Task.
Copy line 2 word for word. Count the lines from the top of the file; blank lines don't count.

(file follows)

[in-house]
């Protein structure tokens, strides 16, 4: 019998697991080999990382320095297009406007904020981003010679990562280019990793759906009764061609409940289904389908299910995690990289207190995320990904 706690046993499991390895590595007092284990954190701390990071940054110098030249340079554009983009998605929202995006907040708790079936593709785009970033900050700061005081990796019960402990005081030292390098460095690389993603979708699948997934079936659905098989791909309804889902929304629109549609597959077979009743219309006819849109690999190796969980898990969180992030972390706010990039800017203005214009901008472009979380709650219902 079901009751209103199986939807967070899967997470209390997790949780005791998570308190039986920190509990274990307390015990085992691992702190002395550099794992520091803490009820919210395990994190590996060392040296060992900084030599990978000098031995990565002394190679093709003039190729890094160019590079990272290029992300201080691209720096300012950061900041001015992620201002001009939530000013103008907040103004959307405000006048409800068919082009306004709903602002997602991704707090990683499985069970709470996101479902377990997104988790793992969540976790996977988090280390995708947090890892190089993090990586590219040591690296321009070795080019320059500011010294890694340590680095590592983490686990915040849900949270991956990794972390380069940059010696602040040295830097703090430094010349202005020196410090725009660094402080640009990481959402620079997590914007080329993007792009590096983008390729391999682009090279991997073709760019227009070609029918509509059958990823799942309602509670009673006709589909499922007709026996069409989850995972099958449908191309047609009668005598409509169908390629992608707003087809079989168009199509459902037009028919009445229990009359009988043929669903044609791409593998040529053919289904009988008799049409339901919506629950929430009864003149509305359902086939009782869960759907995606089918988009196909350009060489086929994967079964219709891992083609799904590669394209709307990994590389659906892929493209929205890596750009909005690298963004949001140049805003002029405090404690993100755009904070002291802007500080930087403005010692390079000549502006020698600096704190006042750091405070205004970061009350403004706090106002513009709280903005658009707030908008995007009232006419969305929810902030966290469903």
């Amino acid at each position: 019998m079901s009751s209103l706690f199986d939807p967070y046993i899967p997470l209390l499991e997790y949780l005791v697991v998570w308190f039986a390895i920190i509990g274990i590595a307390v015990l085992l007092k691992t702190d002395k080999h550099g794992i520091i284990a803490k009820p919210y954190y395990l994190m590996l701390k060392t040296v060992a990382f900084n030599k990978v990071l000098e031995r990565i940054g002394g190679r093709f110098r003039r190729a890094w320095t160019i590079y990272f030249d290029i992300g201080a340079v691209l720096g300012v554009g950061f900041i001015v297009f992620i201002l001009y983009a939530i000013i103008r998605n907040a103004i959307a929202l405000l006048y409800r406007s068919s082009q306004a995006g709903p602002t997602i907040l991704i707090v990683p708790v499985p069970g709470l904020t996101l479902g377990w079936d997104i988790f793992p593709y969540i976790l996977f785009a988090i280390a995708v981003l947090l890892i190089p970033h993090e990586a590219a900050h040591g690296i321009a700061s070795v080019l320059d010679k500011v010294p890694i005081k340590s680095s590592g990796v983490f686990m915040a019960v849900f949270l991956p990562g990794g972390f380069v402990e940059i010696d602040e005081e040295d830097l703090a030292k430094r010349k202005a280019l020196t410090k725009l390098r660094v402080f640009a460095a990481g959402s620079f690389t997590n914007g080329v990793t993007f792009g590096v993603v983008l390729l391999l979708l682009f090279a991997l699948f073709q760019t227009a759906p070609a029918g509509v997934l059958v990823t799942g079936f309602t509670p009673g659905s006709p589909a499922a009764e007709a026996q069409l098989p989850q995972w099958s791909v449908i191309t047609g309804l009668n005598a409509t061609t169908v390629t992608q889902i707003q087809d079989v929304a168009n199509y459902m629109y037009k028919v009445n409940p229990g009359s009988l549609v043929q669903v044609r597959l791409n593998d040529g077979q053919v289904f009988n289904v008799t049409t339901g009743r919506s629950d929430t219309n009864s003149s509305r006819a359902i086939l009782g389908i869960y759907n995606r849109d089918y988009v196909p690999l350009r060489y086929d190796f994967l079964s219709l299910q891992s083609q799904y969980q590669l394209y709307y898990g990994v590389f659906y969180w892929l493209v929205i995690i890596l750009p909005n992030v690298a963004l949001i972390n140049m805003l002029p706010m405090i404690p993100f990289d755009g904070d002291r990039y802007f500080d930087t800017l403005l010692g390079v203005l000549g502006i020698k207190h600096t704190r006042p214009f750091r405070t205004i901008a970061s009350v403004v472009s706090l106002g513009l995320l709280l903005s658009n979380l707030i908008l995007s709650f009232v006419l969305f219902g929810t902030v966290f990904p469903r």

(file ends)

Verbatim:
């Protein structure tokens, strides 16, 4: 019998697991080999990382320095297009406007904020981003010679990562280019990793759906009764061609409940289904389908299910995690990289207190995320990904 706690046993499991390895590595007092284990954190701390990071940054110098030249340079554009983009998605929202995006907040708790079936593709785009970033900050700061005081990796019960402990005081030292390098460095690389993603979708699948997934079936659905098989791909309804889902929304629109549609597959077979009743219309006819849109690999190796969980898990969180992030972390706010990039800017203005214009901008472009979380709650219902 079901009751209103199986939807967070899967997470209390997790949780005791998570308190039986920190509990274990307390015990085992691992702190002395550099794992520091803490009820919210395990994190590996060392040296060992900084030599990978000098031995990565002394190679093709003039190729890094160019590079990272290029992300201080691209720096300012950061900041001015992620201002001009939530000013103008907040103004959307405000006048409800068919082009306004709903602002997602991704707090990683499985069970709470996101479902377990997104988790793992969540976790996977988090280390995708947090890892190089993090990586590219040591690296321009070795080019320059500011010294890694340590680095590592983490686990915040849900949270991956990794972390380069940059010696602040040295830097703090430094010349202005020196410090725009660094402080640009990481959402620079997590914007080329993007792009590096983008390729391999682009090279991997073709760019227009070609029918509509059958990823799942309602509670009673006709589909499922007709026996069409989850995972099958449908191309047609009668005598409509169908390629992608707003087809079989168009199509459902037009028919009445229990009359009988043929669903044609791409593998040529053919289904009988008799049409339901919506629950929430009864003149509305359902086939009782869960759907995606089918988009196909350009060489086929994967079964219709891992083609799904590669394209709307990994590389659906892929493209929205890596750009909005690298963004949001140049805003002029405090404690993100755009904070002291802007500080930087403005010692390079000549502006020698600096704190006042750091405070205004970061009350403004706090106002513009709280903005658009707030908008995007009232006419969305929810902030966290469903």